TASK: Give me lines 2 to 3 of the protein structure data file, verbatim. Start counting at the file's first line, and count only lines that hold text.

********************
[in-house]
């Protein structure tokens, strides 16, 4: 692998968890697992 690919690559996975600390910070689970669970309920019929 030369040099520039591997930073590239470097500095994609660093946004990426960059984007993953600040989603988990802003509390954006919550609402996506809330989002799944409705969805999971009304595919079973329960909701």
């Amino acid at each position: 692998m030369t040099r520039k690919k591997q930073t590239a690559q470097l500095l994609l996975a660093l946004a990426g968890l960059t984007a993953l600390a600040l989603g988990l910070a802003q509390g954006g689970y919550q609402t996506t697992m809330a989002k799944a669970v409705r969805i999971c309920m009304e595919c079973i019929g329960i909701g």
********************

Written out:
């Protein structure tokens, strides 16, 4: 692998968890697992 690919690559996975600390910070689970669970309920019929 030369040099520039591997930073590239470097500095994609660093946004990426960059984007993953600040989603988990802003509390954006919550609402996506809330989002799944409705969805999971009304595919079973329960909701």
């Amino acid at each position: 692998m030369t040099r520039k690919k591997q930073t590239a690559q470097l500095l994609l996975a660093l946004a990426g968890l960059t984007a993953l600390a600040l989603g988990l910070a802003q509390g954006g689970y919550q609402t996506t697992m809330a989002k799944a669970v409705r969805i999971c309920m009304e595919c079973i019929g329960i909701g």